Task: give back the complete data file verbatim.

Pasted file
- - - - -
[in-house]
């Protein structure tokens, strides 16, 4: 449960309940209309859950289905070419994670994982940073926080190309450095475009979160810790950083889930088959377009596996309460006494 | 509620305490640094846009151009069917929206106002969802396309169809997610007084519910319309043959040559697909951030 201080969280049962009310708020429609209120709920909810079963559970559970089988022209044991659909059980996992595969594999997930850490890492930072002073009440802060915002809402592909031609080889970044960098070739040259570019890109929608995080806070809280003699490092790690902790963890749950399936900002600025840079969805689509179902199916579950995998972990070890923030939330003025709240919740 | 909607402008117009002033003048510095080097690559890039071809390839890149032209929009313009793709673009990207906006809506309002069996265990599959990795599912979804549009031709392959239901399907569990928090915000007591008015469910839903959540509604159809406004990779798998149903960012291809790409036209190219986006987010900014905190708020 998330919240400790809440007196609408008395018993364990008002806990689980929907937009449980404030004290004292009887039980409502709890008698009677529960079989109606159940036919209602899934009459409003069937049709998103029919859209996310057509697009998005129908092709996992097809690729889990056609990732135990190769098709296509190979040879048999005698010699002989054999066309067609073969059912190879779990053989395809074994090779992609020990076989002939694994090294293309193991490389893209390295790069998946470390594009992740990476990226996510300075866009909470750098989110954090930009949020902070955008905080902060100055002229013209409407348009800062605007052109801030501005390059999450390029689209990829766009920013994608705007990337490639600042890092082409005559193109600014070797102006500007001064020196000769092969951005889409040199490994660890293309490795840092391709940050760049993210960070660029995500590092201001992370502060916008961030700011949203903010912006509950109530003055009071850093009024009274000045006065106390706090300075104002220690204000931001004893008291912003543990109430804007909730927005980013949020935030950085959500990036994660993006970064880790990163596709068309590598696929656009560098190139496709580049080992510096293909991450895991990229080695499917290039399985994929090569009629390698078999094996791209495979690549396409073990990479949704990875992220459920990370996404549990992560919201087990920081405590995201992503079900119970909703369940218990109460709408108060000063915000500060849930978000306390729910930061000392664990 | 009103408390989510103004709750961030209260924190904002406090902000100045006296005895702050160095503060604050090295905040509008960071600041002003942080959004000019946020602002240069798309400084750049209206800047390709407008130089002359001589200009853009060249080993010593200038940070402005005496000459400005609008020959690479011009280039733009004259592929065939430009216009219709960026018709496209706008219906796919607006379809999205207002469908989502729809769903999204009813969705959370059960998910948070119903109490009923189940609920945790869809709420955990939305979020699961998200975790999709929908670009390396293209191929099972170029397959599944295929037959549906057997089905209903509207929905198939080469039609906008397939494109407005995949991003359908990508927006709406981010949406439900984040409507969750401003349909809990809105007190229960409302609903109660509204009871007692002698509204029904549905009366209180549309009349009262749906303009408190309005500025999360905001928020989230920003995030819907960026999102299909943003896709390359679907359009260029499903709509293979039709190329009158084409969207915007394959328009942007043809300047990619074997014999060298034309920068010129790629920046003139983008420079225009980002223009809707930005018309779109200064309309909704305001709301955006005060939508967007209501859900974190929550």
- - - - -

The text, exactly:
[in-house]
């Protein structure tokens, strides 16, 4: 449960309940209309859950289905070419994670994982940073926080190309450095475009979160810790950083889930088959377009596996309460006494 | 509620305490640094846009151009069917929206106002969802396309169809997610007084519910319309043959040559697909951030 201080969280049962009310708020429609209120709920909810079963559970559970089988022209044991659909059980996992595969594999997930850490890492930072002073009440802060915002809402592909031609080889970044960098070739040259570019890109929608995080806070809280003699490092790690902790963890749950399936900002600025840079969805689509179902199916579950995998972990070890923030939330003025709240919740 | 909607402008117009002033003048510095080097690559890039071809390839890149032209929009313009793709673009990207906006809506309002069996265990599959990795599912979804549009031709392959239901399907569990928090915000007591008015469910839903959540509604159809406004990779798998149903960012291809790409036209190219986006987010900014905190708020 998330919240400790809440007196609408008395018993364990008002806990689980929907937009449980404030004290004292009887039980409502709890008698009677529960079989109606159940036919209602899934009459409003069937049709998103029919859209996310057509697009998005129908092709996992097809690729889990056609990732135990190769098709296509190979040879048999005698010699002989054999066309067609073969059912190879779990053989395809074994090779992609020990076989002939694994090294293309193991490389893209390295790069998946470390594009992740990476990226996510300075866009909470750098989110954090930009949020902070955008905080902060100055002229013209409407348009800062605007052109801030501005390059999450390029689209990829766009920013994608705007990337490639600042890092082409005559193109600014070797102006500007001064020196000769092969951005889409040199490994660890293309490795840092391709940050760049993210960070660029995500590092201001992370502060916008961030700011949203903010912006509950109530003055009071850093009024009274000045006065106390706090300075104002220690204000931001004893008291912003543990109430804007909730927005980013949020935030950085959500990036994660993006970064880790990163596709068309590598696929656009560098190139496709580049080992510096293909991450895991990229080695499917290039399985994929090569009629390698078999094996791209495979690549396409073990990479949704990875992220459920990370996404549990992560919201087990920081405590995201992503079900119970909703369940218990109460709408108060000063915000500060849930978000306390729910930061000392664990 | 009103408390989510103004709750961030209260924190904002406090902000100045006296005895702050160095503060604050090295905040509008960071600041002003942080959004000019946020602002240069798309400084750049209206800047390709407008130089002359001589200009853009060249080993010593200038940070402005005496000459400005609008020959690479011009280039733009004259592929065939430009216009219709960026018709496209706008219906796919607006379809999205207002469908989502729809769903999204009813969705959370059960998910948070119903109490009923189940609920945790869809709420955990939305979020699961998200975790999709929908670009390396293209191929099972170029397959599944295929037959549906057997089905209903509207929905198939080469039609906008397939494109407005995949991003359908990508927006709406981010949406439900984040409507969750401003349909809990809105007190229960409302609903109660509204009871007692002698509204029904549905009366209180549309009349009262749906303009408190309005500025999360905001928020989230920003995030819907960026999102299909943003896709390359679907359009260029499903709509293979039709190329009158084409969207915007394959328009942007043809300047990619074997014999060298034309920068010129790629920046003139983008420079225009980002223009809707930005018309779109200064309309909704305001709301955006005060939508967007209501859900974190929550």